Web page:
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Urban farming

August 24, 2016

Lucinda's WWOOFing Trip 2016: Day One.

I managed to get away on a Saturday morning so I could get a good start on my WWOOFing adventure.  I realized when I got there , that we were going to be doing some slacking off for the weekend as they had been working nonstop all week. So I met up with Barb Hazenveld who is a leader in the permaculture industry; she's a designer as well as a permaculture instructor, she has an expansive garden, as well as various animals and bees. Barb co- created and teaches at the  permaculture convergence in Turner Valley and she teaches various courses throughout Alberta. She regularly hosts wwoofers  on her farm to help out.  (wwoofer- willing worker on organic farms). These workers come from all over the world to learn from Barb as well as work on her farm. It's a work  exchange where they get room and board in exchange for working and learning at the same time. I was here to be one, to work and to learn from Barb. My role was to do some food preservation, to help with harvest and to do some basic work on the farm. I am a big believer that health starts with real food and nutrition is the building blocks to our health.

Permaculture is a system of agricultural and social design principles centered on simulating or directly utilizing the patterns and features observed in natural ecosystems.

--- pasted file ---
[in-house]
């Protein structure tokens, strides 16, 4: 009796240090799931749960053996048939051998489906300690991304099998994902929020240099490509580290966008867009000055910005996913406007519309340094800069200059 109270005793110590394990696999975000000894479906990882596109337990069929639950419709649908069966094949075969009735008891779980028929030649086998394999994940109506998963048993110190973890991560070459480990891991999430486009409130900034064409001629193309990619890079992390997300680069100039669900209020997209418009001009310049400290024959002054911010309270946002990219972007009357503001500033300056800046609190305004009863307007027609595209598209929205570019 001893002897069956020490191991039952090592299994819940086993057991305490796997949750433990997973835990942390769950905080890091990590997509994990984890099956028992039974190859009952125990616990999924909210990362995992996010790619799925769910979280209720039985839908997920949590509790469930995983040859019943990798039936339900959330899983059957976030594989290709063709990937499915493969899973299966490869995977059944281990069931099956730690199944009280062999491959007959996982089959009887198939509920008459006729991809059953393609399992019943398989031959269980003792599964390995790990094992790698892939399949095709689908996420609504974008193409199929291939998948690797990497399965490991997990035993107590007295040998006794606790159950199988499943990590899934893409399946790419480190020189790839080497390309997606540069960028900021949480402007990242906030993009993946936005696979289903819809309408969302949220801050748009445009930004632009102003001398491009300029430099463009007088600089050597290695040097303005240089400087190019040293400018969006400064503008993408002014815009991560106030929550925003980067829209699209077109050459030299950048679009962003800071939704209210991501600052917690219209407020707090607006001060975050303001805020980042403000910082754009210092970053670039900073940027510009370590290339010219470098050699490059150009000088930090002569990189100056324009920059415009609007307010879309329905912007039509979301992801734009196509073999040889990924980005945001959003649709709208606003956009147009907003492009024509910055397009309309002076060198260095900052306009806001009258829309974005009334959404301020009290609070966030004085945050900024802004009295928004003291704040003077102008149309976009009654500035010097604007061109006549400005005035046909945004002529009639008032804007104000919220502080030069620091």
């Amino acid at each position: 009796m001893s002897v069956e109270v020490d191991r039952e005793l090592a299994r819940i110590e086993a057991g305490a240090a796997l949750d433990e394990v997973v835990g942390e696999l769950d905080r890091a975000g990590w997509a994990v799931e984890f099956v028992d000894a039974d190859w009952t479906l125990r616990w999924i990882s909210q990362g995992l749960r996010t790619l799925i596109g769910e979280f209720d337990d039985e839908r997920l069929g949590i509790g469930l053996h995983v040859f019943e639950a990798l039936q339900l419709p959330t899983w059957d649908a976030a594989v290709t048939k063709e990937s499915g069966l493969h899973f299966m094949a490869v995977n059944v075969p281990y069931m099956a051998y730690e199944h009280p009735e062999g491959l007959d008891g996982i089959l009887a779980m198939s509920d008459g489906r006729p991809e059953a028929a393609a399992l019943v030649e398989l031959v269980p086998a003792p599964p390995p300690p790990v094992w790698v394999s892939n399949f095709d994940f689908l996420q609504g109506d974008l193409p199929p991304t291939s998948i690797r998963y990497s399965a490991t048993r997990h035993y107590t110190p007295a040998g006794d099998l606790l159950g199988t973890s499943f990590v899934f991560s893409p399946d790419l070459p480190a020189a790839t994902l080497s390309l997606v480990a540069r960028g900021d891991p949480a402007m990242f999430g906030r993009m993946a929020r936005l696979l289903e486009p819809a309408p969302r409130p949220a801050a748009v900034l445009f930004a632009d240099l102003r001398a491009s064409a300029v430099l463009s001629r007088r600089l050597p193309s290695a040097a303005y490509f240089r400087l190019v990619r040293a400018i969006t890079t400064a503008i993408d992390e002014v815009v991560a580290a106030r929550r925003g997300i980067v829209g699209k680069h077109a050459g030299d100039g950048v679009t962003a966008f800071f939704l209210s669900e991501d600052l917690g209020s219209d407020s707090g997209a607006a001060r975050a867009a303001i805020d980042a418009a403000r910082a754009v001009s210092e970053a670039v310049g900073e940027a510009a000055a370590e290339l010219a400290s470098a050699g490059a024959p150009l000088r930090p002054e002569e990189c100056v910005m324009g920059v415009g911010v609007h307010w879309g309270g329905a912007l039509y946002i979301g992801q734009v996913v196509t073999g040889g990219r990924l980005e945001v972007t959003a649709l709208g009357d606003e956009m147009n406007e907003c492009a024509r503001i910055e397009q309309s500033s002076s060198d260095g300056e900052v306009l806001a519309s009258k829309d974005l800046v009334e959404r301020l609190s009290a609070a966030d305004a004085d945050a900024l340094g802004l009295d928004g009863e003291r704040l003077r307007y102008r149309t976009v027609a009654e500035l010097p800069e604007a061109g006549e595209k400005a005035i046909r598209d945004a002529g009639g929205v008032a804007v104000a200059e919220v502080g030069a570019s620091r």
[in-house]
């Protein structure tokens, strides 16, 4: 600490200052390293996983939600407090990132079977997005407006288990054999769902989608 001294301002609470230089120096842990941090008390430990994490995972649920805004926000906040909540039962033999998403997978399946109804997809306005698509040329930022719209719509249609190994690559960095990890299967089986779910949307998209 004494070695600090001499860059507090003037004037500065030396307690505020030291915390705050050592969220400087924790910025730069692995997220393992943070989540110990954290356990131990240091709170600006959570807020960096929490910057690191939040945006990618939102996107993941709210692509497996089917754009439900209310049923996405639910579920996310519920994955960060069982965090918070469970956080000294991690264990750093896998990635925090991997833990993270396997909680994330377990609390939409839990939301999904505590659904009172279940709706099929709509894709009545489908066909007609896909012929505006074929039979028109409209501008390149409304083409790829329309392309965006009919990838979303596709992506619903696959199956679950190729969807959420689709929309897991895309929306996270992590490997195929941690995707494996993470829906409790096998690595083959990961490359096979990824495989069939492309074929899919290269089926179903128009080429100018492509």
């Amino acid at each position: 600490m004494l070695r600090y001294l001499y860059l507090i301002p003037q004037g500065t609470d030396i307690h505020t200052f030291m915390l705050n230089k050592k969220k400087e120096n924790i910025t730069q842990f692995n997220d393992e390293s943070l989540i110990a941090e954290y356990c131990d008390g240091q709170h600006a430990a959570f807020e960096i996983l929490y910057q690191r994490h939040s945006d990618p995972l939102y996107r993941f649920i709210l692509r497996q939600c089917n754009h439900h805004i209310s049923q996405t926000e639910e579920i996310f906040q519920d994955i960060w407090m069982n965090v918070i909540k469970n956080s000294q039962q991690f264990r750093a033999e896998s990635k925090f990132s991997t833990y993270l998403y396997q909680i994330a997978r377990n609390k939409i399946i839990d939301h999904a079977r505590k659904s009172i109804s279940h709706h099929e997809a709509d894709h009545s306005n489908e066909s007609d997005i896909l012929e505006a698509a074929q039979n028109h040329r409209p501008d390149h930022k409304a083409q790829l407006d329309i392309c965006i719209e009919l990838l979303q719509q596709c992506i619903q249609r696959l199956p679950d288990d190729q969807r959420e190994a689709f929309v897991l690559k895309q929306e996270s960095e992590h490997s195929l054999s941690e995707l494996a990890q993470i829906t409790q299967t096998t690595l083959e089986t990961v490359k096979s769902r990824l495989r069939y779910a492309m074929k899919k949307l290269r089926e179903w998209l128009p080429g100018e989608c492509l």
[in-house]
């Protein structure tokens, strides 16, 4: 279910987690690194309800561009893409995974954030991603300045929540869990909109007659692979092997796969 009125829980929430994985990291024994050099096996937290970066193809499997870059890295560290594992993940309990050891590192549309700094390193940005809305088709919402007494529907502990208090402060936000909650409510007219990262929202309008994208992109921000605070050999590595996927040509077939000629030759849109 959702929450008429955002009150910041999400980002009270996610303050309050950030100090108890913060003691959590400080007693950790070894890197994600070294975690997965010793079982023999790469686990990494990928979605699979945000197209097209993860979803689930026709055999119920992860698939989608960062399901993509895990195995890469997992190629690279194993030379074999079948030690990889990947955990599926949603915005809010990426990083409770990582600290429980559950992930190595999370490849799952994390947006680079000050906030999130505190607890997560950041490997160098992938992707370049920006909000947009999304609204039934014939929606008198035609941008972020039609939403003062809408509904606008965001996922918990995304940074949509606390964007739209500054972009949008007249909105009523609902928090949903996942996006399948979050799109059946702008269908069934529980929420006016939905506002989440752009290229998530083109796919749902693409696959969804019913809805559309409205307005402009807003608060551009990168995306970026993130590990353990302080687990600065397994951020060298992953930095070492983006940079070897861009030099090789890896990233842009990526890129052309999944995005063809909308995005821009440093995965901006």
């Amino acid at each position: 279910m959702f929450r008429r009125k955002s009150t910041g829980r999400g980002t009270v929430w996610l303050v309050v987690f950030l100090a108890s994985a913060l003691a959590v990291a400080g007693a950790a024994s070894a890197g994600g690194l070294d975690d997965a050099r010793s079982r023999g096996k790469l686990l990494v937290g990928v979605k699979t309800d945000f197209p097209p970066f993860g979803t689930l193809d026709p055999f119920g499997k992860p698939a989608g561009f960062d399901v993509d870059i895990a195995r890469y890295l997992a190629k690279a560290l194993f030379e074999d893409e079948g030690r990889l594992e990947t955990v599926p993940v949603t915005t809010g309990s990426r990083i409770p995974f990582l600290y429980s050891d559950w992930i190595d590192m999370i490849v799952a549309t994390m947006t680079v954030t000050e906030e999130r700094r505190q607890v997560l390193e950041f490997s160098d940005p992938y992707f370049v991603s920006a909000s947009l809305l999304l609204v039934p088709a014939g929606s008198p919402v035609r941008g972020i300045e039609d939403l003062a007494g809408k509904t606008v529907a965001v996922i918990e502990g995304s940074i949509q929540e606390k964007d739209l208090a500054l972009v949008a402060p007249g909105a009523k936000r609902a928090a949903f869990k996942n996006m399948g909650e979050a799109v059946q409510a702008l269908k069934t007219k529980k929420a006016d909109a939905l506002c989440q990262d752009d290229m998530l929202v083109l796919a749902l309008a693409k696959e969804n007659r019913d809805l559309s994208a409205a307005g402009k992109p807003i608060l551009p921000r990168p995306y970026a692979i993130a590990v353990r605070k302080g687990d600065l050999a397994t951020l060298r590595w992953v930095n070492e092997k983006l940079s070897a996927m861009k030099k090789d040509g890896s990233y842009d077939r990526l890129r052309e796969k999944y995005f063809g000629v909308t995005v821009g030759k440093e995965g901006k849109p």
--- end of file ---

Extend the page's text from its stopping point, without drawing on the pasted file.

We started out our Saturday by going to the Millerville fair - it was like a giant farmers' market and they also had some events like the draft horse pull. After that was over we headed back to her place to jump in the river and have a good swim and cool off after a hot day. The neighbors were at the river swimming as well and assumed I was from Sweden (blonde hair)... I spent the next 3 days attempting to fake an accent. It was unusual to see a "local" WWOOFer.

Day 2 - Sunday

I started my morning out by mowing the farm which was quite a large area. The family was still in "weekend mode" and so we headed to the Bar-U ranch. We  ended up finding a rodeo going on. The other wwoofer was from Austria and had never seen a rodeo before, so that was a good cultural experience for her. When wwoofers are working for Barb she tends to take them traveling around on their days off so that they can see some of Alberta and learn about our culture. After the ranch we headed to something called "Longstock" which was a music festival in Longview. I  took some beautiful photos along the way as I saw some beautiful areas of Alberta. We harvested from her garden for our supper. 

Day  3- Monday

We actually buckled down to do some work. Barb had to run into the city and left us with a long work list. Before she left we set out some strawberry runners that she had posted for free on a local Facebook page. When the people came they stole the buckets! This is a precious commodity on the farm... According to Barb, a good WWOOFer shouts "Don't take the F-ing buckets!!" ...now I know for next time!  We did some harvesting, fed the animals, made a pot of tomato pasta sauce with some tomatoes that had been harvested as well as some onions from the garden. Then we created a Calendula infusion with the dried flowers and oil. It would be left in the sunshine to infuse the calendula oil to be used as a lotion.

   Earlier in the day I had harvested some dandelion greens to make Barb's amazing dandelion pesto. There are many uses for dandelions...